One of the most important effects of joint sealant effectiveness on concrete pavement performance is related to its potential for subbase erosion. The focus of this study is to link joint seal effectiveness at an age beyond the initial performance period to the time faulting would initiate through the use of a prediction model, addressing the potential for erosion before faulting occurs.
One Excel application demonstrates several aspects of sealant effectiveness on pavement performance. This spreadsheet, developed by Zollinger, uses a mechanistic-empirical approach to consider three main elements of subbase erosion:
- the erosion resistance of the base/materials;
- the number of wet days; and
- the traffic loading.
Additional findings showed:
- if joint seals are properly installed, they can be very effective in preventing moisture infiltration (unsealed joints have significantly higher inflow rates compared to joints with damaged sealants);
- the water infiltration rates for ‘dirty joints,’ such as sealants installed in an unclean reservoir or dirt-filled unsealed joints, are as high as those for clean joints with 50 percent debonding; and
- the management of a sustainable concrete pavement system requires greater emphasis on performance monitoring rather than performance repair—
a concept challenging traditional repair and rehabilitation philosophies.
Mechanistic-empirical fault prediction model
A mechanistic-empirical fault prediction model—previously developed under National Ready Mixed Concrete Association (NRMCA)—was improved upon as part of this research. The impact of joint seal effectiveness was directly examined within the fault prediction model. One important factor addressed in the model was a means of evaluating the number of wet days based on water existing underneath the slab at the slab/subbase interface. The figure is not only a function of annual rainfall, but also surface inflow, sealant effectiveness, and subbase drainability.
The erosion resistance of materials, number of wet days, and traffic load were defined and coupled in this model to effectively analyze the potential for faulting and erosion in jointed concrete pavements. The model uses faulting/erosion as a function of the number of load repetitions with respect to wet days and the erosion resistance of the subbase.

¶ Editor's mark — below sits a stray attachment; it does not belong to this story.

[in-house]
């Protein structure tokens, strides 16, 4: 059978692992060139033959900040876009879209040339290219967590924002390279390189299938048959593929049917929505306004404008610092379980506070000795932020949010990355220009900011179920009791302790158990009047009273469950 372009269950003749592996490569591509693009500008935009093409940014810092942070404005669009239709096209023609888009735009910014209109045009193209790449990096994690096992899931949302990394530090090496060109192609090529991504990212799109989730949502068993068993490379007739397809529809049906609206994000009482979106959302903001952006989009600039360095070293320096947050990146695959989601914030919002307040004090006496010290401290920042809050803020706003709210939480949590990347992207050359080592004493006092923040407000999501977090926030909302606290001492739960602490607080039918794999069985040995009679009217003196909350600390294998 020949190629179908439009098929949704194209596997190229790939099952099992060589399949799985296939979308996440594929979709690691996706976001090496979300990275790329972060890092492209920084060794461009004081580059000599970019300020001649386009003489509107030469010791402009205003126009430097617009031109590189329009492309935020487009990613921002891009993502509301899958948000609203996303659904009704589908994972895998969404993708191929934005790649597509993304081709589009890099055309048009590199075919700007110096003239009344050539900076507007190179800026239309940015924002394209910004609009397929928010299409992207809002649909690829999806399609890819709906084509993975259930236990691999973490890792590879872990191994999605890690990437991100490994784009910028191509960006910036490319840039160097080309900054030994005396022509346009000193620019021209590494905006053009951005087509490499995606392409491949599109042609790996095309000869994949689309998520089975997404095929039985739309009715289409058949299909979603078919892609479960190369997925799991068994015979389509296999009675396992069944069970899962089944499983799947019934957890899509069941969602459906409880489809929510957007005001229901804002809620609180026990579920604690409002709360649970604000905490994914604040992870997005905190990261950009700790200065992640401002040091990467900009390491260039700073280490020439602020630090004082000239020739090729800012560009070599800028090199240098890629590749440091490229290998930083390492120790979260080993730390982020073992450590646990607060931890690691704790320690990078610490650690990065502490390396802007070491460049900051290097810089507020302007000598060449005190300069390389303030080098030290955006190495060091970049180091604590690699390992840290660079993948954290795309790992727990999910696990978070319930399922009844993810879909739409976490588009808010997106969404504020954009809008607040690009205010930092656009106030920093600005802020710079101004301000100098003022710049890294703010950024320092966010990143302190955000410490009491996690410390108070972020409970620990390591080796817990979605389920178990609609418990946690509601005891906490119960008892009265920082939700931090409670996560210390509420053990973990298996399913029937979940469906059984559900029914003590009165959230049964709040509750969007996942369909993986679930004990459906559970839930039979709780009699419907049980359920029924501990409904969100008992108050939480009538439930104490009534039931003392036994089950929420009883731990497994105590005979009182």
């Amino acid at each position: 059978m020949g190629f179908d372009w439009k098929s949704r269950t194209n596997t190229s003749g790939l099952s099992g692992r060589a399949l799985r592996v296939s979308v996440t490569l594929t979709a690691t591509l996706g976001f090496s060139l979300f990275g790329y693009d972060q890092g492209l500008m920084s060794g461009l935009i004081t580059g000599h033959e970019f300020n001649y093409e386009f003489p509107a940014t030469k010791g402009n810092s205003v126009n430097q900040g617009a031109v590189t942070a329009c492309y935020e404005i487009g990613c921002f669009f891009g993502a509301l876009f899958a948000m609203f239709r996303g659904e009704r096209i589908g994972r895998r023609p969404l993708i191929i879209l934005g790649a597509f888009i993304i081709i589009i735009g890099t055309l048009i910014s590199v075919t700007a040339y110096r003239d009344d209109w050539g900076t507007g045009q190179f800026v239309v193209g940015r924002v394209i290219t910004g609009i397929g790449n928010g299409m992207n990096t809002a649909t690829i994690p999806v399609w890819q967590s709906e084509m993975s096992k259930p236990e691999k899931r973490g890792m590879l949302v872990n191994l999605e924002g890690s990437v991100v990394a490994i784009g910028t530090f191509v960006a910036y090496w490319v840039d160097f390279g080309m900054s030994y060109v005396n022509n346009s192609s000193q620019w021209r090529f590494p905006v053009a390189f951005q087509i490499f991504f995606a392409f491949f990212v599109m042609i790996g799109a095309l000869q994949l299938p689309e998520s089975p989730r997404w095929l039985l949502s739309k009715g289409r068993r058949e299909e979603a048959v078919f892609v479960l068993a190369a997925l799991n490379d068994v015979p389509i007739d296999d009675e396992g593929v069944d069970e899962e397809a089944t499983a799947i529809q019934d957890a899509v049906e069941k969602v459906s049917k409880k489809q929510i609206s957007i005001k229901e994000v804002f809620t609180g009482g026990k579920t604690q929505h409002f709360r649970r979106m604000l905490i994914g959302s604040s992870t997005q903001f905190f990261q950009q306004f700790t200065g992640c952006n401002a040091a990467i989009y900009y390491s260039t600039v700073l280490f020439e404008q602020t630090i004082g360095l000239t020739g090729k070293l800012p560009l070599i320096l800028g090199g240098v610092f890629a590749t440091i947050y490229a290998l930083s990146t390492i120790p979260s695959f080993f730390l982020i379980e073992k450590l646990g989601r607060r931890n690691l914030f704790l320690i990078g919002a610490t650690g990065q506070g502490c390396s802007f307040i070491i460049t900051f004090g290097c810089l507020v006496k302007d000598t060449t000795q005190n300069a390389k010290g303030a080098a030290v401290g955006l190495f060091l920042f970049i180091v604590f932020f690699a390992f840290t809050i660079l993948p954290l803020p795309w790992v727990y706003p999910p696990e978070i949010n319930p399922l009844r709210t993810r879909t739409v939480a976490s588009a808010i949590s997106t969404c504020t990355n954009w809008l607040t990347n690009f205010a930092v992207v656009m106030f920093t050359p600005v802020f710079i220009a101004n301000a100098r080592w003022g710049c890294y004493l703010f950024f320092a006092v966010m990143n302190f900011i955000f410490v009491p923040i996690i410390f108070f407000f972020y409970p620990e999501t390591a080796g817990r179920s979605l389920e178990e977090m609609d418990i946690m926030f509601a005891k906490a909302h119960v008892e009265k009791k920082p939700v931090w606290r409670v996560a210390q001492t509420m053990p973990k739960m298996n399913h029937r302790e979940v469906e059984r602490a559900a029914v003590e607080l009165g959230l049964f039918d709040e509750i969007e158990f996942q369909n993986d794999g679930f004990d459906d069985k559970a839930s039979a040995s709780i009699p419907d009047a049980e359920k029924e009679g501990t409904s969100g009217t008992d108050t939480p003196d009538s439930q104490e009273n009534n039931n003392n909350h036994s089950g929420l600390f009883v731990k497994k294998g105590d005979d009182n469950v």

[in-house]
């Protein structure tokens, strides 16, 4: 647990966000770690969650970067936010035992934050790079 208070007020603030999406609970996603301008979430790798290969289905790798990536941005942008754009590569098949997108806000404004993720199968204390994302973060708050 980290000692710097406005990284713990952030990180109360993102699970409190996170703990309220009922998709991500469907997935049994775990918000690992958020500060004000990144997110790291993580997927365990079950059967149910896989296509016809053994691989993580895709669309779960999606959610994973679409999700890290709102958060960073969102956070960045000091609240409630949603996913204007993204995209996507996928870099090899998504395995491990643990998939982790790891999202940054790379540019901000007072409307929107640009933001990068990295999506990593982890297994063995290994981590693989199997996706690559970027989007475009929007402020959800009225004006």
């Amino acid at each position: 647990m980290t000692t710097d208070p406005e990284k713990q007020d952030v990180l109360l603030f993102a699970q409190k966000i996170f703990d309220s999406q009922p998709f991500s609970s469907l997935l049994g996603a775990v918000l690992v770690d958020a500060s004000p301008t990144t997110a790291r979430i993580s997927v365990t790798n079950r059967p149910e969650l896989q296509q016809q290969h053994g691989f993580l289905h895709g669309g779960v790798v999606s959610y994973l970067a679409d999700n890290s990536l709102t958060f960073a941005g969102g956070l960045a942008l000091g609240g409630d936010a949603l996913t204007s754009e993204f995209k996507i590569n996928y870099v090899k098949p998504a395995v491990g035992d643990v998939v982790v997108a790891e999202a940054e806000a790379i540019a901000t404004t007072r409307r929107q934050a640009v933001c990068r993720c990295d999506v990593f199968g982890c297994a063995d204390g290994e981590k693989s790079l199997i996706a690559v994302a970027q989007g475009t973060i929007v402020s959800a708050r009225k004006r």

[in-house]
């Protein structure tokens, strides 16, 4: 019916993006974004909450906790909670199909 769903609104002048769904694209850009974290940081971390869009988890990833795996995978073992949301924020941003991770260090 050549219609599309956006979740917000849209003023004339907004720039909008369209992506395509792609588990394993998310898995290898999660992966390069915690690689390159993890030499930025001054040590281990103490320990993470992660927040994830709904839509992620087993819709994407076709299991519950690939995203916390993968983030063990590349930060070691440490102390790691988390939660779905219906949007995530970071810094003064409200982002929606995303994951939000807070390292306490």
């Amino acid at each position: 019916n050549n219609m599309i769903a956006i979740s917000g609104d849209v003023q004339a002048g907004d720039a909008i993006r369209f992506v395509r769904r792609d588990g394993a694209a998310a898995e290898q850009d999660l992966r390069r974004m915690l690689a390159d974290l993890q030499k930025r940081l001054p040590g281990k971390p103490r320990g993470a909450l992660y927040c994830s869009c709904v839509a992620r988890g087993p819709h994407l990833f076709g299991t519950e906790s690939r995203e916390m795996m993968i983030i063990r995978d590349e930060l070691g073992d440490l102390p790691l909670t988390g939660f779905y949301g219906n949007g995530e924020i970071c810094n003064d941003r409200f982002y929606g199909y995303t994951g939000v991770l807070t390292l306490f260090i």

The erosion model follows the Gumbel cumulative probability function, which refers to structural damage due to aging and loading overtime or traffic. The model calculates erosion in percentage equal to the ratio between the current faulting and total amount of faulting. To convert the daily traffic to an erosion-based equivalency, a traffic model was incorporated into the analysis process. The determination is expressed in terms of an equivalent single axle-load, having included factors such as lane distribution, equivalent load, equivalent axle, equivalent wander, and an estimated number of trucks. The model can be calibrated for local conditions as a function of distinct characteristics of the subbase or subgrade—an important capability in life cycle analysis. The model has been successfully implemented into a spreadsheet format. Results show the model fits well with the field data and can be implemented for design and maintenance management purposes.
Results confirm if joint seals are properly installed, and can therefore be very effective in preventing moisture infiltration and performance issues related to erosion damage. Thorough use of the mechanistic-empirical fault prediction model, one can determine the effectiveness of sealant in pavement sustainability. Unsealed joints had significantly higher flow rates compared to joints with varying degrees of damaged sealants. The results of this study also demonstrated the positive effects of proper sealant installation on joint seal drainage performance. Using this model, DOTs and contractors can determine how to effectively seal joints so the pavement can last longer.
Scott Eilken is a co-chair of the Seal/No Seal Group and owner of Quality Saw & Seal. He also provides information and makes presentations on best practices for sealant installation. Eilken is active in the International Grooving & Grinding Association (IGGA). He can be reached via e-mail at email@example.com.